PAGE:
The Nasdaq lost 44.32 points, or 2 percent, to close at 2,170.78, and the Dow Jones industrial average lost 54.91 to close at 10,922.09.
With a dearth of economic and earnings news Monday, trading volume was light.
Prudential Securities analyst Ed Keon predicted it will be 2003 or later before technology companies regain the earnings momentum they had before the dot-com crash. On the bright side, Keon predicted strong earnings growth of 13.7 percent for the decade.
But that long-term outlook didn't do wonders for investors, who were focused on Monday's batch of profit warnings.
DuPont Photomasks, which makes technology used to produce semiconductors, warned that fourth-quarter results would miss Wall Street estimates. Its shares fell $6.03 to $45.97, or 11 percent.
Varian Semiconductor, another chip-equipment maker, warned of problems as well, saying its revenue would fall 30 percent to 35 percent, worse than previously predicted. Varian also announced that it cut its work force by 20 percent and plans a two-week plant shutdown in July. Its stock was off $3.22 to $39.25.
Alliance Semiconductor reduced its revenue outlook for the first quarter, citing weak demand for memory, but said it might see an improved second quarter. Shares were up 3 cents to $13.38.
Other chipmakers were generally sluggish. Intel was off 34 cents to $30.33, Advanced Micro Devices lost $1.05 to $30.05, and Texas Instruments slid $1.18 to $36.81.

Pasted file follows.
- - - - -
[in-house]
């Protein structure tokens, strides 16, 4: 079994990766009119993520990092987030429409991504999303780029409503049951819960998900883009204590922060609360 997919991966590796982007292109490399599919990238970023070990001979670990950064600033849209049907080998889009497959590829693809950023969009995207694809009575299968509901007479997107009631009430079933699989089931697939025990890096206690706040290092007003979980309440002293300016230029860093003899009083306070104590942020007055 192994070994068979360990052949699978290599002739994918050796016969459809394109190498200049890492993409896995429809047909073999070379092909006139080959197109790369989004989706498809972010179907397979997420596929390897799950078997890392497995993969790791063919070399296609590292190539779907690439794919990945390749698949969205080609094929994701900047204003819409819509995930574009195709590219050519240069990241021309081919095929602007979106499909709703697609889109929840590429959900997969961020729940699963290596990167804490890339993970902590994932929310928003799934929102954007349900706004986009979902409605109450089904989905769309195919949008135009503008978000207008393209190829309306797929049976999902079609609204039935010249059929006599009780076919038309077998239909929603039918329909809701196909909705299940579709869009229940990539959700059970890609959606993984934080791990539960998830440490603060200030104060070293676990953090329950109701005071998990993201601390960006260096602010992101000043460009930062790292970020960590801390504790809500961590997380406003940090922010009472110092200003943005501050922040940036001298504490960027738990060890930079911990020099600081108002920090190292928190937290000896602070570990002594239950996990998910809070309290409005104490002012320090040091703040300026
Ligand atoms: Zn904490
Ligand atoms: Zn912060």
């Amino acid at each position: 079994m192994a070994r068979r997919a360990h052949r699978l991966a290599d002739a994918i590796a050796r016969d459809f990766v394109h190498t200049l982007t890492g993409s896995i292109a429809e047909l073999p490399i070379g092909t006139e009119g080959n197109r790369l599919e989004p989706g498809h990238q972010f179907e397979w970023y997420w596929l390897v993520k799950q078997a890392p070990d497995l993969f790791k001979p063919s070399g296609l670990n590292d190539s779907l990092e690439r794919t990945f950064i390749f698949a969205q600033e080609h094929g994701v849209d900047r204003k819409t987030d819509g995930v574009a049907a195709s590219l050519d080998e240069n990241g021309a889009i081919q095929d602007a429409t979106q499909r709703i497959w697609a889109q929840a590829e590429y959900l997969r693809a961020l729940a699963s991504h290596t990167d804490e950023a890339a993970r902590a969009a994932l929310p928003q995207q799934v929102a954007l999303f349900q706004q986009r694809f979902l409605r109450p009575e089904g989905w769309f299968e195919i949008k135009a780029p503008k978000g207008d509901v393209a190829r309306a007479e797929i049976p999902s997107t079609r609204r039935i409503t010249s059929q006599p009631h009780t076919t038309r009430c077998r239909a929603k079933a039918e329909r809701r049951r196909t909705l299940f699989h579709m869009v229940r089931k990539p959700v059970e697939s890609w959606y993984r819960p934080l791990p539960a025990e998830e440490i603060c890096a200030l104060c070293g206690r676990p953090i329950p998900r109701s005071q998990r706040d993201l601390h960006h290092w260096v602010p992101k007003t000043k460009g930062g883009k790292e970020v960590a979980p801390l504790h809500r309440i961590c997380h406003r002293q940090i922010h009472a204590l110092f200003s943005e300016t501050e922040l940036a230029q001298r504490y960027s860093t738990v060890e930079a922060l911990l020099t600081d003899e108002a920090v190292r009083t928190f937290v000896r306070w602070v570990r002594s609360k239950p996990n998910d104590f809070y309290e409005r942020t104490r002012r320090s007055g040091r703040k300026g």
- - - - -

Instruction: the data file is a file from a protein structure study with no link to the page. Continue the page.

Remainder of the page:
Networking and telecommunications-equipment stocks also continued to struggle after Friday's profit warning from Juniper Networks. Shares of Cisco Systems slipped 11 cents to $20.38, Juniper dropped $2.69 to $35.33, and Lucent Technologies lost 36 cents to $8.04. The CNET Telecom Equipment index fell more than 4 percent and the networking index dropped more than 2 percent.
The shares of several contract electronic-manufacturing companies dropped after a report from Merrill Lynch. The brokerage firm downgraded Celestica, off $3.50 to $48.60; Jabil Circuit, off $2.76 to $27.75; Sanmina, down $1.82 to $25.08; Solectron, which lost $1.77 to $20.98; and Flextronics, off $1.90 to $25.41.
Among other notable movers, Peregrine Systems acquired Remedy, which makes customer-relationship management software, in a cash and stock deal valued around $1.08 billion. Peregrine develops inventory management and purchasing software; it plans to fold Remedy's software into its own products. The news sent Remedy's stock surging $12.18 to $30.52, or 66 percent. But Peregrine investors were not as pleased; its stock sank $3.30 to $25.51, or 11 percent.
Services company Perot Systems said second-quarter revenue should be in line with Wall Street expectations. That's pretty good news for a services company, considering many have been forced to lay off staff and reduce expectations amid a slowdown in tech spending. Perot was up 17 cents to $15.32.
Staff and Reuters contributed to this report.